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This is a piece that I call "Improvisation" due to its short lived, non thematic nature. It weaves in and out of a triplet motif which dictates the various melodies found in the piece. I hope you enjoy it.

http://i.imgur.com/fCzvt5m.png

http://picosong.com/XQ5x/

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Thanks for the comment. You've certainly nailed down a few of my major influences. I love them all except Britten, who I am not familiar with. You say it's not derivative but the harmonies are certainly influenced by pre-modern music, and that's one hangup I think I have. I feel like nothing I write will ever get respect in the serious music world because of the modernism trend. Serialism/atonality, electronic music, etc. I've always felt that if I were to cross over to "the dark side", it wouldn't be honest.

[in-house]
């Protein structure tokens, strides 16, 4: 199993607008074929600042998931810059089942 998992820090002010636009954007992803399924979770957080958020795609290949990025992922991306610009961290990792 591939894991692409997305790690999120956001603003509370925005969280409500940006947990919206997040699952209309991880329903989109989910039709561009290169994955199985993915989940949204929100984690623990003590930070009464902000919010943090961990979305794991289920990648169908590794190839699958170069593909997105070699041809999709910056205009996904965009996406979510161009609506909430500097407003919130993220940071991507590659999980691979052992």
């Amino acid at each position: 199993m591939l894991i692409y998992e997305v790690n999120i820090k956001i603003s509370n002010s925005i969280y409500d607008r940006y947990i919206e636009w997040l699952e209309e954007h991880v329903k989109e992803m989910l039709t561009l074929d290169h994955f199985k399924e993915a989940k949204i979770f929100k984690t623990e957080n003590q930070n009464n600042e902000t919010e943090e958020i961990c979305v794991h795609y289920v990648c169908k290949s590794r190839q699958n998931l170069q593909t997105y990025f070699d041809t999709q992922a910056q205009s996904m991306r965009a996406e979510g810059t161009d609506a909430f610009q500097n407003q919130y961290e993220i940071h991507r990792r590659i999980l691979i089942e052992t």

Gav Brown said:

Ever since I first heard this exceptional work I have been trying to put my finger on who it reminds me of. It's so fresh and original that to say that it sounds like anyone else particularly could be misinterpreted as me saying that it's derivative, which I don't think at all. Yet the feeling lingers that it reminds me of other composers. After having listened to it many times, I find certain names keep coming up in my mind without exactly being able to say why. FWIW here are the composers I think of when I listen - Chopin, Debussy, Ravel, Gershwin, Britten. If there is any single piece I think of when listening to this, it is Ravel's Morning Song of the Jester. Whatever! Let's hear some more from you, Joel

Hey there Joel, I listened to your piece again, except this time

I relaxed and closed my eyes. I was 'transported' to a laid back

piano bar/lounge circa 1940 .(maybe near Chicago)

Did you ever open for Count Bassie in a previous life?  lol      RS

ps- I've always liked the sounds of that era.... Any influence there for you?